Los Angeles law would limit selling on Venice boardwalk

The Los Angeles City Council on Tuesday unanimously approved an ordinance to limit commercial selling on Venice Beach’s famed Ocean Front Walk.

The ordinance is the latest in a series of efforts to tame the popular but unruly attraction, which draws about 16 million visitors annually but has lately seen more than the usual number of transients and violent crimes.

The city’s earlier attempt to impose a lottery and permitting system for the western side of the boardwalk was blocked in October 2010 by a federal court on the grounds that it violated the 1st Amendment.

Since then, residents and merchants say, a “survival of the fittest” mentality has prevailed, with some vendors harassing and assaulting others to secure locations among 205 selling slots.

“People have been beaten over spaces,” said Councilman Bill Rosendahl, who represents the area.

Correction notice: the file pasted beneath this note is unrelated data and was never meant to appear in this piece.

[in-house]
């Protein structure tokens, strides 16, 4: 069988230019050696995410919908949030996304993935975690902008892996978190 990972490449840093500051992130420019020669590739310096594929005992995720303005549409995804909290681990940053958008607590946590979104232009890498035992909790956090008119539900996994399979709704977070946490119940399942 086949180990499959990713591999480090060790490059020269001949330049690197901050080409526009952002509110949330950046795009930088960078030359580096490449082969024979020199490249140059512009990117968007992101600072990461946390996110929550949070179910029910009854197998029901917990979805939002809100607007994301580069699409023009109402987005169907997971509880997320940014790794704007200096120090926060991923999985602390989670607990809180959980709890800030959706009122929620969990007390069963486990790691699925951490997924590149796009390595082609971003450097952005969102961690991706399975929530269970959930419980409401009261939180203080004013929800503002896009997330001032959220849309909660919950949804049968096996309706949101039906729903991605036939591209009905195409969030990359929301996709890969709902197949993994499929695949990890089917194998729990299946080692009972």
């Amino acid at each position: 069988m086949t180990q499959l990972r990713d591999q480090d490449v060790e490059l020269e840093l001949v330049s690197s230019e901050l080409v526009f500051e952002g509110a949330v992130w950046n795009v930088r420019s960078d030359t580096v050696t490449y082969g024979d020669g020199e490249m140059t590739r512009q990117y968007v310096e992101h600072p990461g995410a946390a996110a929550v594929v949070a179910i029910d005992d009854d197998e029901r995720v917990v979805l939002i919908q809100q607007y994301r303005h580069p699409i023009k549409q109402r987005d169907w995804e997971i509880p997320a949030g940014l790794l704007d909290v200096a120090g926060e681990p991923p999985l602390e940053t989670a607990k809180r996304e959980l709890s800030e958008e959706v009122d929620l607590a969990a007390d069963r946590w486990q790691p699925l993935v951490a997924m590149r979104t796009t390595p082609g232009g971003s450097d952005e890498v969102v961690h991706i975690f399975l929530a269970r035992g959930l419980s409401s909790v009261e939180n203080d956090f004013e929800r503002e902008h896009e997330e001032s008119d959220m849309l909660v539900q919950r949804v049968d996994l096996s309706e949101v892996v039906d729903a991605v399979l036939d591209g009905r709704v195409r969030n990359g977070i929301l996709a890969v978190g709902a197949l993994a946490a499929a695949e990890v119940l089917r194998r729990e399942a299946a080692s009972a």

Young transients have descended on the area to earn money by saving spaces for vendors. Meanwhile, some merchants on the boardwalk’s eastern side, who pay taxes and rent, said they can’t compete with vendors selling similar merchandise in the unregulated market.

Under the ordinance, which amends Los Angeles Municipal Code 42.15, performers and artists will be allowed to sell paintings, photos or sculptures as well as audio or video of their work. Free-speech advocates will be allowed to offer bumper stickers, leaflets, patches, buttons and books. Henna painting will also be allowed.

But merchandise with more than “nominal utility” beyond protected speech would be prohibited. Banned items would include clothing, sunglasses, incense, perfume, lotions, candy, toys, housewares, auto parts, crystals and jewelry.

“This is a public safety issue,” said Los Angeles Police Capt. Jon F. Peters, commanding officer for the Pacific area. Since October 2010, he said, the area has experienced “a general sense of lawlessness,” with aggravated assaults up by 16%.

A cast of colorful characters, many of them longtime boardwalk denizens, testified for and against the measure in council chambers. A few speakers vowed to take the city to court, but Assistant City Atty. Valerie Flores said the ordinance incorporates definitions and standards that have held up against challenges.